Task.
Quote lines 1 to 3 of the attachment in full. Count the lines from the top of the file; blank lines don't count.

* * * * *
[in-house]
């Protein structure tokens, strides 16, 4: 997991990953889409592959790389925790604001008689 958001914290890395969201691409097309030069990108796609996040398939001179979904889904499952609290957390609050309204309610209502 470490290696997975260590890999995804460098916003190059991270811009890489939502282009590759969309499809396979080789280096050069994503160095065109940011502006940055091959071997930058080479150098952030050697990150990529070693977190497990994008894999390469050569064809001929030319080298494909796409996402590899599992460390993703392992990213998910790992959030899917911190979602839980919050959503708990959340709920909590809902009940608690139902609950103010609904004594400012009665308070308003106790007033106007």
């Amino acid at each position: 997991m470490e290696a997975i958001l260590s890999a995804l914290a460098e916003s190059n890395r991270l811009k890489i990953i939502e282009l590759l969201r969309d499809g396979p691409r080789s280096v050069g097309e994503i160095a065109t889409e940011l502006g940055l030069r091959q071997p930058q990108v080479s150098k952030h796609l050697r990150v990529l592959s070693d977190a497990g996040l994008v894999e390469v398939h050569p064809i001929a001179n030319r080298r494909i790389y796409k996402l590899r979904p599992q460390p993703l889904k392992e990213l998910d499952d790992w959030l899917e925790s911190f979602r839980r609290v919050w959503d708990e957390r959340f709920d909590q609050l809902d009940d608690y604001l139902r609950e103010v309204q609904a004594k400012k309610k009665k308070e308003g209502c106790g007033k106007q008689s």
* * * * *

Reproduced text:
[in-house]
């Protein structure tokens, strides 16, 4: 997991990953889409592959790389925790604001008689 958001914290890395969201691409097309030069990108796609996040398939001179979904889904499952609290957390609050309204309610209502 470490290696997975260590890999995804460098916003190059991270811009890489939502282009590759969309499809396979080789280096050069994503160095065109940011502006940055091959071997930058080479150098952030050697990150990529070693977190497990994008894999390469050569064809001929030319080298494909796409996402590899599992460390993703392992990213998910790992959030899917911190979602839980919050959503708990959340709920909590809902009940608690139902609950103010609904004594400012009665308070308003106790007033106007």
């Amino acid at each position: 997991m470490e290696a997975i958001l260590s890999a995804l914290a460098e916003s190059n890395r991270l811009k890489i990953i939502e282009l590759l969201r969309d499809g396979p691409r080789s280096v050069g097309e994503i160095a065109t889409e940011l502006g940055l030069r091959q071997p930058q990108v080479s150098k952030h796609l050697r990150v990529l592959s070693d977190a497990g996040l994008v894999e390469v398939h050569p064809i001929a001179n030319r080298r494909i790389y796409k996402l590899r979904p599992q460390p993703l889904k392992e990213l998910d499952d790992w959030l899917e925790s911190f979602r839980r609290v919050w959503d708990e957390r959340f709920d909590q609050l809902d009940d608690y604001l139902r609950e103010v309204q609904a004594k400012k309610k009665k308070e308003g209502c106790g007033k106007q008689s």